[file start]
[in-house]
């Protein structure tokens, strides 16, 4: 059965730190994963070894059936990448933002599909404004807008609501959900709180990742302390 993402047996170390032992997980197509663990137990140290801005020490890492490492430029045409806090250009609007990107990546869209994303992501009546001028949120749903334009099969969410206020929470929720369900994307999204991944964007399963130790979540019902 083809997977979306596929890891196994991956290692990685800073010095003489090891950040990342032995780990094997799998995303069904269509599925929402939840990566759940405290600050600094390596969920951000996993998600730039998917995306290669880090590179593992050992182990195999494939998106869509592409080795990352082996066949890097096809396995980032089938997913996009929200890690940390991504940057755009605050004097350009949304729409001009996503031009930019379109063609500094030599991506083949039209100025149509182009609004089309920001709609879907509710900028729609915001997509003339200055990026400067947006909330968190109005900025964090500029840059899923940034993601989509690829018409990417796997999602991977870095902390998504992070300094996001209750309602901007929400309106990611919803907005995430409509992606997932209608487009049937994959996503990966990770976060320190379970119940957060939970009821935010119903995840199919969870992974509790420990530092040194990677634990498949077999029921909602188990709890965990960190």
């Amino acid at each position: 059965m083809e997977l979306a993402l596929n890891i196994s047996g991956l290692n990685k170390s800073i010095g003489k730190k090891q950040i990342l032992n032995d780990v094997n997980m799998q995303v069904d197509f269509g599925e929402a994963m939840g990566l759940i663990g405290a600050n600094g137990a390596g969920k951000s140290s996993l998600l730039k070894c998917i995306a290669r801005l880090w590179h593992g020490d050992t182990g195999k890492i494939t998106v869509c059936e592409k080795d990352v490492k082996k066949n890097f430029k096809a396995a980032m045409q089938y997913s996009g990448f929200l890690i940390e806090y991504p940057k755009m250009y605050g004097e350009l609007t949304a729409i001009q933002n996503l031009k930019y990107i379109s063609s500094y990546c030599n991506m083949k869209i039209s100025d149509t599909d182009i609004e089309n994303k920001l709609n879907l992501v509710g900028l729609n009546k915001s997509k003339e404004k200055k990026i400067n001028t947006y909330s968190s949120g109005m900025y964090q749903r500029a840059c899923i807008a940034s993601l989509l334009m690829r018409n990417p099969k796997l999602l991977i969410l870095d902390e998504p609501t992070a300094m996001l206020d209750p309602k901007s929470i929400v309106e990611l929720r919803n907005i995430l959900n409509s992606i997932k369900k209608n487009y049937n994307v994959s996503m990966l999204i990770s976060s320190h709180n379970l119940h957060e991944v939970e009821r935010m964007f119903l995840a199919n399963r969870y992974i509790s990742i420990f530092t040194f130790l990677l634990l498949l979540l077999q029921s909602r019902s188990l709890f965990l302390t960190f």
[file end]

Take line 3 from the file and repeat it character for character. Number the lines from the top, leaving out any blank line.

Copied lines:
């Amino acid at each position: 059965m083809e997977l979306a993402l596929n890891i196994s047996g991956l290692n990685k170390s800073i010095g003489k730190k090891q950040i990342l032992n032995d780990v094997n997980m799998q995303v069904d197509f269509g599925e929402a994963m939840g990566l759940i663990g405290a600050n600094g137990a390596g969920k951000s140290s996993l998600l730039k070894c998917i995306a290669r801005l880090w590179h593992g020490d050992t182990g195999k890492i494939t998106v869509c059936e592409k080795d990352v490492k082996k066949n890097f430029k096809a396995a980032m045409q089938y997913s996009g990448f929200l890690i940390e806090y991504p940057k755009m250009y605050g004097e350009l609007t949304a729409i001009q933002n996503l031009k930019y990107i379109s063609s500094y990546c030599n991506m083949k869209i039209s100025d149509t599909d182009i609004e089309n994303k920001l709609n879907l992501v509710g900028l729609n009546k915001s997509k003339e404004k200055k990026i400067n001028t947006y909330s968190s949120g109005m900025y964090q749903r500029a840059c899923i807008a940034s993601l989509l334009m690829r018409n990417p099969k796997l999602l991977i969410l870095d902390e998504p609501t992070a300094m996001l206020d209750p309602k901007s929470i929400v309106e990611l929720r919803n907005i995430l959900n409509s992606i997932k369900k209608n487009y049937n994307v994959s996503m990966l999204i990770s976060s320190h709180n379970l119940h957060e991944v939970e009821r935010m964007f119903l995840a199919n399963r969870y992974i509790s990742i420990f530092t040194f130790l990677l634990l498949l979540l077999q029921s909602r019902s188990l709890f965990l302390t960190f």